At the end of 2020, the United Nations (UN) World Food Programme estimated that the number of food-insecure Zimbabweans was up to 8.6 million people – a staggering 60 per cent of the population.

The southern African nation, which was once the breadbasket of the continent, will import an estimated 1.1 million tonnes of grain in the 2020/2021 marketing year to meet demand, according to the UN Food and Agriculture Organisation.

Farai Shawn Matiashe
Smallholder farmers inspect their green leafy vegetables in Musvanhi community garden in Bikita.Farai Shawn Matiashe

But this year there have been unusual rains in most parts of the country and the government recently projected a bumper harvest for many farmers.

In Bikita, water harvesting is not only at the community level but even at the household level.

Masceline Matingwadza, a smallholder farmer from Matingwadza Village, has constructed waterways that collect water from the corrugated roofs on all the buildings at her home, transporting it into a storage pond.

Farai Shawn Matiashe
Cattle also drink water from Manjererwe Dam, a storage for water harvested during the rainy season by farmers in Nhamo Village, in Bikita.Farai Shawn Matiashe

“This water helps us to water our crops as well as increasing soil moisture in the fields because when the pond is full there is a contour where it flows throughout the field. The pond normally lasts up to April when we harvest our crops,” the thirty-six-year-old explains.

This water harvesting strategy helps her to conserve water which is essential for a good harvest.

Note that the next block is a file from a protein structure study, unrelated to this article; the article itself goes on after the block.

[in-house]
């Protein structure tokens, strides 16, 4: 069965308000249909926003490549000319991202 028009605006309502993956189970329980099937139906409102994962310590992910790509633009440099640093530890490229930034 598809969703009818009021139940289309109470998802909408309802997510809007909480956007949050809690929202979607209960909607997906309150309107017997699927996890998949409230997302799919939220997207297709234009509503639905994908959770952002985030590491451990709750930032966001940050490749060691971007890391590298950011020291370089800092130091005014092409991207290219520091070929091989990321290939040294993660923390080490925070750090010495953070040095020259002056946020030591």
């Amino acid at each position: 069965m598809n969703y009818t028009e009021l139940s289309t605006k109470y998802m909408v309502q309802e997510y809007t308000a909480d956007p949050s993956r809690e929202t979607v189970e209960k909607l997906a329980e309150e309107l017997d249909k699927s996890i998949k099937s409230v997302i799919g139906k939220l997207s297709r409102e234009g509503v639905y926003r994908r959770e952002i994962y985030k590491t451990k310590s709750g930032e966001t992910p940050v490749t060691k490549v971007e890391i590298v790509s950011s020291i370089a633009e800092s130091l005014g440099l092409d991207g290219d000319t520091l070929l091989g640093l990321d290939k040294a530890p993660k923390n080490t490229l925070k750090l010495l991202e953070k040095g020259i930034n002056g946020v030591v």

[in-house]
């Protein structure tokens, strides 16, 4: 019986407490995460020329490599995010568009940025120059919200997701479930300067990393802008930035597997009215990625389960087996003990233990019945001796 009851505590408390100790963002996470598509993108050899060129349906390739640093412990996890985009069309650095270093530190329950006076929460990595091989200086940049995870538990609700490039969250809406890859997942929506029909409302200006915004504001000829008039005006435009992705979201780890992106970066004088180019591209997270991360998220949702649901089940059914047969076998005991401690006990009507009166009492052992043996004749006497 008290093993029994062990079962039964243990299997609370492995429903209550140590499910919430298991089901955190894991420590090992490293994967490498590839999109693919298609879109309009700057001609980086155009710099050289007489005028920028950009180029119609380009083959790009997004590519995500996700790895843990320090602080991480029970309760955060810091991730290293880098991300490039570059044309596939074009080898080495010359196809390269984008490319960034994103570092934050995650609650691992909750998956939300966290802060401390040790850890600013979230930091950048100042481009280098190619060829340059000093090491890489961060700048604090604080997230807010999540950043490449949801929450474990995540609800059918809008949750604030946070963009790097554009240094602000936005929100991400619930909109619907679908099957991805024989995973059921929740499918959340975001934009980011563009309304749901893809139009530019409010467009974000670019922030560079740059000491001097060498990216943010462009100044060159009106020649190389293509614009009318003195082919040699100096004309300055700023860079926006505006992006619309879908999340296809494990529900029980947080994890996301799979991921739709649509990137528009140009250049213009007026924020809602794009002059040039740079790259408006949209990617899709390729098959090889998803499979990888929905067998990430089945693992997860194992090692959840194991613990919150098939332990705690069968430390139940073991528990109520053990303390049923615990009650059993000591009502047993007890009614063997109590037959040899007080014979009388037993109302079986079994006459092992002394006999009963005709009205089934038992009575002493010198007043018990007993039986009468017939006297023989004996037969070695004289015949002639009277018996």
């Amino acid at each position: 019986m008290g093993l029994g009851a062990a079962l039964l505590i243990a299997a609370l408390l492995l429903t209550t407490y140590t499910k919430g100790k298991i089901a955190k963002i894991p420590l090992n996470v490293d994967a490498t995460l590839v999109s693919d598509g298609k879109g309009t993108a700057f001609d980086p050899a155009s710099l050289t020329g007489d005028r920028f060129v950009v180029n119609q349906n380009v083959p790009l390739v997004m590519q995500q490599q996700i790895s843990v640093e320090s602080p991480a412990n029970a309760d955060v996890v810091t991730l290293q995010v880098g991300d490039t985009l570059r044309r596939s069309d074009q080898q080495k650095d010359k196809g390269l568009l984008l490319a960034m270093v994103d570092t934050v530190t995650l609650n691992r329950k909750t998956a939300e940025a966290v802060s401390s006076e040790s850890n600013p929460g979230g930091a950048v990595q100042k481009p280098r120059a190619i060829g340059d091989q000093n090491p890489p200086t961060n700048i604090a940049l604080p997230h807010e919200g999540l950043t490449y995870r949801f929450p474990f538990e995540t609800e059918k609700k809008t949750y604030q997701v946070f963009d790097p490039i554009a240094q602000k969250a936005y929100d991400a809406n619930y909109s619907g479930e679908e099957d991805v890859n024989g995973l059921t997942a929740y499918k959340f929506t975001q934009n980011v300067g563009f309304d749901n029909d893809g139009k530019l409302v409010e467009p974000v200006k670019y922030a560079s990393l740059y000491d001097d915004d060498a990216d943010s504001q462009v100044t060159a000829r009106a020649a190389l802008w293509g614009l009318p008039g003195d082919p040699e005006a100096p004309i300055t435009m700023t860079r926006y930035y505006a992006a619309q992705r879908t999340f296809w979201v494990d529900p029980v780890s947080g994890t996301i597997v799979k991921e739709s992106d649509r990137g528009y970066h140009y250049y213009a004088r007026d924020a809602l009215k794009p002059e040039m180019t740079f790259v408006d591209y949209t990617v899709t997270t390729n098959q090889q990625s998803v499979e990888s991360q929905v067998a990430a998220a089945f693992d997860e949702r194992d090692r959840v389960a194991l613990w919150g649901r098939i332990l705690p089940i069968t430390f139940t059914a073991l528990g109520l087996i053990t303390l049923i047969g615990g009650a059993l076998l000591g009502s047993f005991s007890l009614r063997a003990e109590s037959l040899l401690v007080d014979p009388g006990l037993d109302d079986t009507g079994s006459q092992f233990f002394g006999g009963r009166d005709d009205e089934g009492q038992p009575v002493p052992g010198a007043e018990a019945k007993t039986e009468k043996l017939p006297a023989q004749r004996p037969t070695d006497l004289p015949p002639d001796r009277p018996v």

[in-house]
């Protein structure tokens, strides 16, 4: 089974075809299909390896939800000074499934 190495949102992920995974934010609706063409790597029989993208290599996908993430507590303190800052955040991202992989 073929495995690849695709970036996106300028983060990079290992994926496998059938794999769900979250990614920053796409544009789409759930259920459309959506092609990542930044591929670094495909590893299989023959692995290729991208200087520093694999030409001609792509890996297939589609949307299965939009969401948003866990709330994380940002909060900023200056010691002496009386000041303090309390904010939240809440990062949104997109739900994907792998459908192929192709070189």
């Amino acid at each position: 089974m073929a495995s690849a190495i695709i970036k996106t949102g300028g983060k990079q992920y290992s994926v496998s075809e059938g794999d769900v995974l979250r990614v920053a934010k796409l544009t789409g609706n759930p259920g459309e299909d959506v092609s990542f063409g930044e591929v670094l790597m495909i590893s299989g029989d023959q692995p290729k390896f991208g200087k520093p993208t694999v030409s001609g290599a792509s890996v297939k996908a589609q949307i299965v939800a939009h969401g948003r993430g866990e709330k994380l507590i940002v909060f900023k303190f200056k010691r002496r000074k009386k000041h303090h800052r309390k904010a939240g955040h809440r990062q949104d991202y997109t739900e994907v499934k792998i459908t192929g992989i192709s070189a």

“I am growing crops for family consumption as well as for sale,” she says.

Martha tells Euronews that the water harvests at a household level, which was rolled out to nearly 200 smallholder farmers, are essential in providing water for irrigation during the dry season.

“Even at individual homes there is a micro wetland that needs to be protected with the advantage that there is limited runoff which washes away soil across landscapes,” she says.

“Instead of letting the water flow away, the farmers ensure that the water is trapped and drains into the soil which not only increases soil moisture but also increases the water table.”

Very Reverend Father Walter Nyatsanza, a Caritas Masvingo director, says agroecology promotes Indigenous varieties which are more nutritious. These do not require fortification and can be multiplied at the smallholder farmer level.

“This is an effort to improve seed availability and seed sovereignty,” he says, adding that traditional varieties are ideal in countering the effects of climate change in dry parched areas like Bikita.

Martha says farmers who follow agroecological practices have had better yields compared to those that did not.

Farai Shawn Matiashe
Masceline Matingwadza, a smallholder farmer from Matingwadza Village is having good harvest from traditional grains this year.Farai Shawn Matiashe

Agroecology is the route to a secure future

So far, many organisations in Harare have been encouraging the adoption of good agricultural practices that promote soil and water conservation as a way to adapt to climate change and variability. This is vital to ensure the future of the region, explains Paul Zakariya, an executive director at Zimbabwe Farmers Union.

“As part of agroecology and production of traditional grains, this has seen households in the drier regions of the country meeting their food and nutrition requirements,” he says.

For Angela, she hopes the garden will be expanded for her to scale up her farming venture.

“My wish is to venture into commercial farming. I can see myself supplying vegetables to businesses in Masvingo,” she concludes.